There are many different ways that organizations can manage customer lists and deliver email to all of their customers at once. Some mailers will generate a unique email to each customer, possibly replacing fields in a form letter, while others will basically use the "BCC" field to send a one email to many recipients. An important characteristic of these methods is that the recipients will not be able to see each other's email addresses. Today, Cardstore.com sent out an email to customers without using either of the above methods.
One of Microsoft's "Patch Tuesday" security fixes is triggering a widespread "Blue Screen of Death" problem. The cause is not the update itself, but an existing infection. So far, reports suggest that this problem affects Windows XP and Windows Vista. Once the update is applied and the system rebooted, Windows will bluescreen at boot. When booted to Safe Mode, the system will freeze. Removing the update from the Windows Recovery Console or using live media will get the system booting again, at least until the update is reapplied.
"Ransomware" is a type of malware that holds files or computer operations for ransom. In the most common scenario, ransomware will encrypt files on an infected computer and demand that the user pay for the decryption key. Ransomware presents an unusual threat in that simply removing it from the computer does not solve the problem. When files have been encrypted, removing the ransomware does not make them available again. The files must be decrypted.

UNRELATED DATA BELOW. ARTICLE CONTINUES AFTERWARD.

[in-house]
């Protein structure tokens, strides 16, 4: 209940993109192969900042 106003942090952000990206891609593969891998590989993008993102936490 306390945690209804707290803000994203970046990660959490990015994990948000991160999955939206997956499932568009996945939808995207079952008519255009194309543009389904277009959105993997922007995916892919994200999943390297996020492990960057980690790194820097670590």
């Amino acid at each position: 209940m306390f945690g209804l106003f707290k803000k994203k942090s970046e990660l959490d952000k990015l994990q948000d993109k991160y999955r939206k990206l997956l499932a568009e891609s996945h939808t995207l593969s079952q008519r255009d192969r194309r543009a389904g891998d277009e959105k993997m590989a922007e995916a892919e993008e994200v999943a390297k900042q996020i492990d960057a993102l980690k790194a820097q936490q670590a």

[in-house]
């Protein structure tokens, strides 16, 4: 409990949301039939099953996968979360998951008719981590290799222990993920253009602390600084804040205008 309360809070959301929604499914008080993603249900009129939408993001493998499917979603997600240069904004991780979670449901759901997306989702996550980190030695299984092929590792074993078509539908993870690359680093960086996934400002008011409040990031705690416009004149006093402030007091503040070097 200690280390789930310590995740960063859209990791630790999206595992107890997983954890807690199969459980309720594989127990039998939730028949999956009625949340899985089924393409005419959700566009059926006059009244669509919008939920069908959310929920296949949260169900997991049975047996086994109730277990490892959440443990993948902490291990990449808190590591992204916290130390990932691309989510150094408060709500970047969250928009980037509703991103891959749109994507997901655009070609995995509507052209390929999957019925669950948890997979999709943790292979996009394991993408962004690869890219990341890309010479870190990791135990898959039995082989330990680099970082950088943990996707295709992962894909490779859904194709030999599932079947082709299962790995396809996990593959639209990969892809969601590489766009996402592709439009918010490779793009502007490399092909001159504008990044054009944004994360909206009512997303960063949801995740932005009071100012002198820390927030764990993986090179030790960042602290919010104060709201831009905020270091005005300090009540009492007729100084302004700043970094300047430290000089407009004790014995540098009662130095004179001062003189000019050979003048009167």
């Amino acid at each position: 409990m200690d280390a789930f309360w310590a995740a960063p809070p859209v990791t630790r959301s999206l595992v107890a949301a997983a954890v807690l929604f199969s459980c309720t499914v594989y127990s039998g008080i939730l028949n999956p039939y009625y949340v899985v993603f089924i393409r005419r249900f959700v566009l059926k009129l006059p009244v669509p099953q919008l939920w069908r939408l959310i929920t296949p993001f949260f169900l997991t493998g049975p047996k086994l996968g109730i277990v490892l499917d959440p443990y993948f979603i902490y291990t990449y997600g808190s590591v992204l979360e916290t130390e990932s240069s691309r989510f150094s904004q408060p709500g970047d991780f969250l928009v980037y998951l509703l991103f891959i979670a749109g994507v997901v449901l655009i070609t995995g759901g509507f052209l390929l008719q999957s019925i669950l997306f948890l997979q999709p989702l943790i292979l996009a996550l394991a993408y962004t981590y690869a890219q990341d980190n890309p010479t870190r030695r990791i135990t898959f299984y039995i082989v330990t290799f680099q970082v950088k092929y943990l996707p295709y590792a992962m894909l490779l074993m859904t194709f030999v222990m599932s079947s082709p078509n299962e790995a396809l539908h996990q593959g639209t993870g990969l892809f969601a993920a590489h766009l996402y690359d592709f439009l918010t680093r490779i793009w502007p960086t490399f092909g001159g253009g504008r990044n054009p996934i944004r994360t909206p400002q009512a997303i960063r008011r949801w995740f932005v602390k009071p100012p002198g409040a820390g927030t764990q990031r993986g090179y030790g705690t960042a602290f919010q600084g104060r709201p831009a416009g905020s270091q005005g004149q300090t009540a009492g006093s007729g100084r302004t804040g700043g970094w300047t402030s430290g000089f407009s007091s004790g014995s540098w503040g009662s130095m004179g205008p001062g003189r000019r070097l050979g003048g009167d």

The SANS Internet Storm Center recently featured a post about the increasingly stubborn fake anti-malware "scareware" that has been remarkably successful at infecting machines and convincing people to purchase the fake software. http://isc.sans.org/diary.html?storyid=7066 Among the comments on that post, others who have encountered this kind of malware questioned what protection measures might be effective.
With the rapid growth of Twitter and other microblogging services has come the rise of numerous URL shortening services. Some, like TinyURL, existed long before Twitter, but they all share a common problem that has been exacerbated by the increasing use of microblogging. They are a perfect mask for spammers.
If you are familiar with security issues for Internet servers, you know what a Denial of Service (DoS) attack is, and that there is no absolute defense against DoS attacks. There are plenty of ways to mitigate the risks. With just a few mitigating tactics, the biggest threat that remains is usually from Distributed Denial of Service (DDoS) attacks, where it is a game of sheer numbers.